Graham Phoenix, Principal (IALD President 2006-2007)
A landmark moment in the development of the architectural lighting profession was the formation of the IALD in 1969. The association recently celebrated its 35th anniversary and is moving forward, this year, looking at the issue of international growth and placing a greater emphasis on achieving and preserving feasible energy codes. The association is becoming more forward thinking in its approach and cognizant of public policy affecting the lighting business. I think that, without the IALD, the profession would not have achieved the stage of development it has, both within North America and internationally.
Leni Schwendinger, Lighting Designer
Key developments include: The acceptance of hybrid approaches and roles and the cross-fertilization between disciplines such as film, media, and architecture • The elevation of our profession: IALD’s “Why Hire a Lighting Designer,” ELDA’s multilevel workshops in tandem with urban-planning conferences, and this year’s IES Centennial Community Projects • The Parsons lighting design program: future lighting designers will have an expanded purview, as lighting artists are surfacing • International lighting strategies: muni?ipalities all over the world have begun to value and shape the urban night • And finally, the best use of lighting for 2005: AntWorks Space Age Ant Habitat, combining wildlife and lighting indoors for study.
Martin Moeck, Assistant Professor
Pennsylvania State University
Positive landmarks: The fluorescent lamp • The development of the lighting design profession and the IALD • The LEED Green Building Rating System • Raytracing software for lighting simulations • Combined lighting, heating, and cooling simulations for the determination of total energy performance • California’s Title 24 • Relighting of the Statue of Liberty by Howard Brandston in 1987 • The architecture of Guarino Guarini and Bernini, who used daylight as a design tool.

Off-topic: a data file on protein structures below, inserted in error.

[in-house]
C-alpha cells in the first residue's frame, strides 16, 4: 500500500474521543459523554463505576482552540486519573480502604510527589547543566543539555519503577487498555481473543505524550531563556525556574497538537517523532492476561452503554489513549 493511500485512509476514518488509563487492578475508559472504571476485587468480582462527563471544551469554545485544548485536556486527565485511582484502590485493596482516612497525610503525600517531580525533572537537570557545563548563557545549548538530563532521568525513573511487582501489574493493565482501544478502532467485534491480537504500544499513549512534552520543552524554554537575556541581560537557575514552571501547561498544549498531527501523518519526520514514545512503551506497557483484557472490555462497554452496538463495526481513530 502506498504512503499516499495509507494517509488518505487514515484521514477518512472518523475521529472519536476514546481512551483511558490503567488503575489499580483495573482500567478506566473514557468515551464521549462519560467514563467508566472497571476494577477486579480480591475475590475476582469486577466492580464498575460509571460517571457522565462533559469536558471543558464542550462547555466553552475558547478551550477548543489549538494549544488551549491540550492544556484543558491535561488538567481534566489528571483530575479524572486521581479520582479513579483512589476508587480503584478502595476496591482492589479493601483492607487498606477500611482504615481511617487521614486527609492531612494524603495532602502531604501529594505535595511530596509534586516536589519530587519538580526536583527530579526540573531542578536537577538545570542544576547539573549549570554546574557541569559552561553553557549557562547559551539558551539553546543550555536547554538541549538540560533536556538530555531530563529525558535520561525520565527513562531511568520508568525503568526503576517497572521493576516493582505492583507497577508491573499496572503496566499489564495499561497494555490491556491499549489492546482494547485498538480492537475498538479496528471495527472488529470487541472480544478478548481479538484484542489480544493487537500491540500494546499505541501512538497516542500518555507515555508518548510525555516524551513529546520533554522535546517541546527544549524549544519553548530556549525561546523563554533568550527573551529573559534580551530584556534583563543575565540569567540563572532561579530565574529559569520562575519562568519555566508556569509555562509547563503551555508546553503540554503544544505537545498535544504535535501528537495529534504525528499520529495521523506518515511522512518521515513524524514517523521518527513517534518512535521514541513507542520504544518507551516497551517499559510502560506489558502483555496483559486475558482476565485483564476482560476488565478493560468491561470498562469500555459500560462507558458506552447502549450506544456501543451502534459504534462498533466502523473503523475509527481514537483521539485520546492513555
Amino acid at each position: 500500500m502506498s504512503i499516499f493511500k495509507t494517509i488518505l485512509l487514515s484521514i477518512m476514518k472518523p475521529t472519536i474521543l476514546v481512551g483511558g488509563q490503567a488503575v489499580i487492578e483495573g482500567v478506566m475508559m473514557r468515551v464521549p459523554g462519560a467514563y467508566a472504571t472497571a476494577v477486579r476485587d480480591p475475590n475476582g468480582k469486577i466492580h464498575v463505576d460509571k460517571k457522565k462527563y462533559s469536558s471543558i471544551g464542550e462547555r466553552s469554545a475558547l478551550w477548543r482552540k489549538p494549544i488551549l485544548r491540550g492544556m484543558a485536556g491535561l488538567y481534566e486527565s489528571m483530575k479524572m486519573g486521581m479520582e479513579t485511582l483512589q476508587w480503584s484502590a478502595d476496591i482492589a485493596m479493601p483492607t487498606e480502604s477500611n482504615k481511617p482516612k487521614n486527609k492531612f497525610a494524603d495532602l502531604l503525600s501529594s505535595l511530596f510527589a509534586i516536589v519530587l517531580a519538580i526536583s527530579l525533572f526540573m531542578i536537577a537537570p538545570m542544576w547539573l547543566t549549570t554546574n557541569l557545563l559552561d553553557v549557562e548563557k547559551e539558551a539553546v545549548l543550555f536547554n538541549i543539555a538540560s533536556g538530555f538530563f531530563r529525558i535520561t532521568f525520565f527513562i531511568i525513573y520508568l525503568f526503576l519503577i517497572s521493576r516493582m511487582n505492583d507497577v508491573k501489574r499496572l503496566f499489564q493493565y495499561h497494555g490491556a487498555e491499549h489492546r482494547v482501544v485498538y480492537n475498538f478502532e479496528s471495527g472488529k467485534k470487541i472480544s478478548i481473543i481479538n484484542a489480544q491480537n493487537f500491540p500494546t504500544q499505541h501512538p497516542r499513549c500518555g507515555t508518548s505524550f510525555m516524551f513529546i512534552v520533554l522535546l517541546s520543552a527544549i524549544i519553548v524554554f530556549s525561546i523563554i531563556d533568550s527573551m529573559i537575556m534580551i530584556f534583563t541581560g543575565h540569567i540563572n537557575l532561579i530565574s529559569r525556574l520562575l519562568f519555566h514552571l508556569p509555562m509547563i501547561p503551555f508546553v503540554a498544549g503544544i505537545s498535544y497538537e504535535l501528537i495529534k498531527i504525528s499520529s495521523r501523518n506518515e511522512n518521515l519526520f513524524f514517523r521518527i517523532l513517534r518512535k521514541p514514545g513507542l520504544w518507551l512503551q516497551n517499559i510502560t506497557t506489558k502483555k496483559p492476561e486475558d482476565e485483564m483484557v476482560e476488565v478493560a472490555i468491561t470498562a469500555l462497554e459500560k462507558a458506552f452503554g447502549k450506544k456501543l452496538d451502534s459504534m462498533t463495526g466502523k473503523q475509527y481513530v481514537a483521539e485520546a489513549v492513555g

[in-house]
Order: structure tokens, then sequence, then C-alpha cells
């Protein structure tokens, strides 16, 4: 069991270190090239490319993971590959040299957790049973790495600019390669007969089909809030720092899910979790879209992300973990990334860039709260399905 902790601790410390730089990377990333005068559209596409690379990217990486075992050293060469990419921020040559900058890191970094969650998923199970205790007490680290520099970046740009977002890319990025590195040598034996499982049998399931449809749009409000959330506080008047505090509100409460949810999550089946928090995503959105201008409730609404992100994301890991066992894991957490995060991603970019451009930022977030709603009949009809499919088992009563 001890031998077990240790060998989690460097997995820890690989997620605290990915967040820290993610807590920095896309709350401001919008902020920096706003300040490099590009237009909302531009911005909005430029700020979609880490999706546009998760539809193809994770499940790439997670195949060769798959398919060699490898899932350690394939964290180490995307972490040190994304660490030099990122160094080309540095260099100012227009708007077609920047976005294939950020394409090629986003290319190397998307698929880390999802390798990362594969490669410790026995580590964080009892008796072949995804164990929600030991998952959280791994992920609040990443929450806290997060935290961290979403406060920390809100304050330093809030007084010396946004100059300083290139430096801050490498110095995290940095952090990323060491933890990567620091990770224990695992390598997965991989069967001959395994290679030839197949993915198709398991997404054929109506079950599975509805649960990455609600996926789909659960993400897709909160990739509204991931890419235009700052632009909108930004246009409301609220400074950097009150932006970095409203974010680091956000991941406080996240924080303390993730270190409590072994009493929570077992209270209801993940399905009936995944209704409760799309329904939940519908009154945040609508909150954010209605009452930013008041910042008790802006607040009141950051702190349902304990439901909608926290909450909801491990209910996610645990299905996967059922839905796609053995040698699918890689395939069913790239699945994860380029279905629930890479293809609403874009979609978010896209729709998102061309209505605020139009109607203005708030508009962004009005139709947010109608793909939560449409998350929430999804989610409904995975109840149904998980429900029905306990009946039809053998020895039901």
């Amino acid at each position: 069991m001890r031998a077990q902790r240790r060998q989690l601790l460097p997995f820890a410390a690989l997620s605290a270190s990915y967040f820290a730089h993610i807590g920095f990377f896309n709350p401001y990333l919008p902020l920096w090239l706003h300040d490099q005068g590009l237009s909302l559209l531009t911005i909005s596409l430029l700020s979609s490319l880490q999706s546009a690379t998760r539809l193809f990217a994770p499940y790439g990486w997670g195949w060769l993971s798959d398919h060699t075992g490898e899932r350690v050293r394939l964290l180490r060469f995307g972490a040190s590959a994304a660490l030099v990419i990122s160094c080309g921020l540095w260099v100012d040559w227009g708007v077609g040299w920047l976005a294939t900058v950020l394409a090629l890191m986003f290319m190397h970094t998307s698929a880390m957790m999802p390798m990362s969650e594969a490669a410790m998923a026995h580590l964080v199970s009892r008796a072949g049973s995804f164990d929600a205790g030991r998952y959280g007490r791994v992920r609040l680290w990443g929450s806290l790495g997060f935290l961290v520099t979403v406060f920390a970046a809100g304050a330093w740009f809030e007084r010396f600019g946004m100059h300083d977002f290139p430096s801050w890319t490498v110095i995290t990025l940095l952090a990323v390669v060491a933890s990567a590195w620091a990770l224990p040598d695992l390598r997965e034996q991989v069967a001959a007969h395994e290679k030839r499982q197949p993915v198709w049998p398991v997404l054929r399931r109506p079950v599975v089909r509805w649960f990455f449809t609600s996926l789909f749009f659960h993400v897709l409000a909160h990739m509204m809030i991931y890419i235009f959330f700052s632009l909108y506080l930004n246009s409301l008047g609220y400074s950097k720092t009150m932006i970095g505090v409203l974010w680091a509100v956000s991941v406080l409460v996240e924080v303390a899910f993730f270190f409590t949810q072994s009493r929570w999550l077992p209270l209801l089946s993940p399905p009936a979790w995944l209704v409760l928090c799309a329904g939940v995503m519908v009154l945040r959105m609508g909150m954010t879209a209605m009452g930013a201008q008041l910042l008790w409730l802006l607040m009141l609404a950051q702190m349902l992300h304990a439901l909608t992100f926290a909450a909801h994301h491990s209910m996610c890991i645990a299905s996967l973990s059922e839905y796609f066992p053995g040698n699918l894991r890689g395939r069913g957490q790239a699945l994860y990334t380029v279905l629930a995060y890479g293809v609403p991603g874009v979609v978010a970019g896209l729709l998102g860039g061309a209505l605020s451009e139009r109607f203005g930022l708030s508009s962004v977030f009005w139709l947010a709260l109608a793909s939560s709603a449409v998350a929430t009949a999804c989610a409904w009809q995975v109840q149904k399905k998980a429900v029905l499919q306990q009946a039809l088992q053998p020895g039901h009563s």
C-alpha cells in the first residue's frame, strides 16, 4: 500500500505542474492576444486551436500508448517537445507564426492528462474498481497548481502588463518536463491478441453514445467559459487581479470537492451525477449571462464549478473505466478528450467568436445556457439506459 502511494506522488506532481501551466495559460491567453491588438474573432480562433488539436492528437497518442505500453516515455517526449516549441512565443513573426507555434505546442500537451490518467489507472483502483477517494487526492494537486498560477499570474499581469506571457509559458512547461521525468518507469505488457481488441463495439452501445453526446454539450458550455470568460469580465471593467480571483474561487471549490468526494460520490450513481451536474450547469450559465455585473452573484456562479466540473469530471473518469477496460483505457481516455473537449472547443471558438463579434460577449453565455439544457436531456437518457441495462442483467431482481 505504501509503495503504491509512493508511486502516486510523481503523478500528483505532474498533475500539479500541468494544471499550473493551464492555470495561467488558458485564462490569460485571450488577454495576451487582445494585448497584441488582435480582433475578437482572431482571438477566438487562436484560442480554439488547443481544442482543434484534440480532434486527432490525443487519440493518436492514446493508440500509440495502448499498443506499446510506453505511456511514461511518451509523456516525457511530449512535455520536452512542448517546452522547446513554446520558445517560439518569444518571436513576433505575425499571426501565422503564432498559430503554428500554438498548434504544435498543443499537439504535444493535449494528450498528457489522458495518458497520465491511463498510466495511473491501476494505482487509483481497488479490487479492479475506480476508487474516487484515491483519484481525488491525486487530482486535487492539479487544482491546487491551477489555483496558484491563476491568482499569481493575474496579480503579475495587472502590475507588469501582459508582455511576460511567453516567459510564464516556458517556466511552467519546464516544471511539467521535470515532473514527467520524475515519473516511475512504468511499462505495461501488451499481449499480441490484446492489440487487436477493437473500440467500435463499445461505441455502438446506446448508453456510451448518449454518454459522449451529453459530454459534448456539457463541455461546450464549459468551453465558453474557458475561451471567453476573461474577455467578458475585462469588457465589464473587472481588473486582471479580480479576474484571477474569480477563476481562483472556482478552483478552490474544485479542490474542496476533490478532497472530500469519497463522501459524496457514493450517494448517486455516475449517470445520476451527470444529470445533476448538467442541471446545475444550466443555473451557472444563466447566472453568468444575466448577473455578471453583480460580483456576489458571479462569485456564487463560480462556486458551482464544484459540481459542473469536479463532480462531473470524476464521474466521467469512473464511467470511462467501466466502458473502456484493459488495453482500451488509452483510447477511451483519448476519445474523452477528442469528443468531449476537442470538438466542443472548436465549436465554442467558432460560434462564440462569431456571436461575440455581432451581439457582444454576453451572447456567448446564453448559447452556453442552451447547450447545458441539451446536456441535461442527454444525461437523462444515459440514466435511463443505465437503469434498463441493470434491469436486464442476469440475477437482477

Negative landmarks: The NCQLP Lighting Certification exam (anybody can pass this exam and erode the lighting design profession by offering “lighting-certified” designs) • The unaltered use of the incandescent lamp • No progress in daylight systems development and applications • The use of the word “sustainability” (electric lighting is not sustainable unless it is produced by alternative energy sources) • The invention of lighting terminology that is misleading, such as “color-rendering indices” and “correlated color temperature” • Lighting terminology that cannot be defined, such as “lighting quality” • The use of inefficient colored light sources (if architects need color, they can paint architectural surfaces instead) • No agreement on lighting effects such as sparkle • No complete computer-based vision models that explain how people see • A significant erosion of support for funded lighting research and the reduction in the number of lighting scientists • More lighting research done by other societies such as ASHRAE, the Society of Automotive Engineers (SAE), the Institute of Electrical and Electronics Engineers (IEEE), and the International Society for Optical Engineering (SPIE) • Financial support for schools that have no lighting education tradition • Lighting controls that do not work well with total building management • The decoupling of lighting from building services engineering.
Sonny Sonnenfeld, President
Creative Studio Design
One of the most important moments was when the architectural lighting design community realized that lighting design was truly a “profession” and should be organized as such. They then formed the IALD.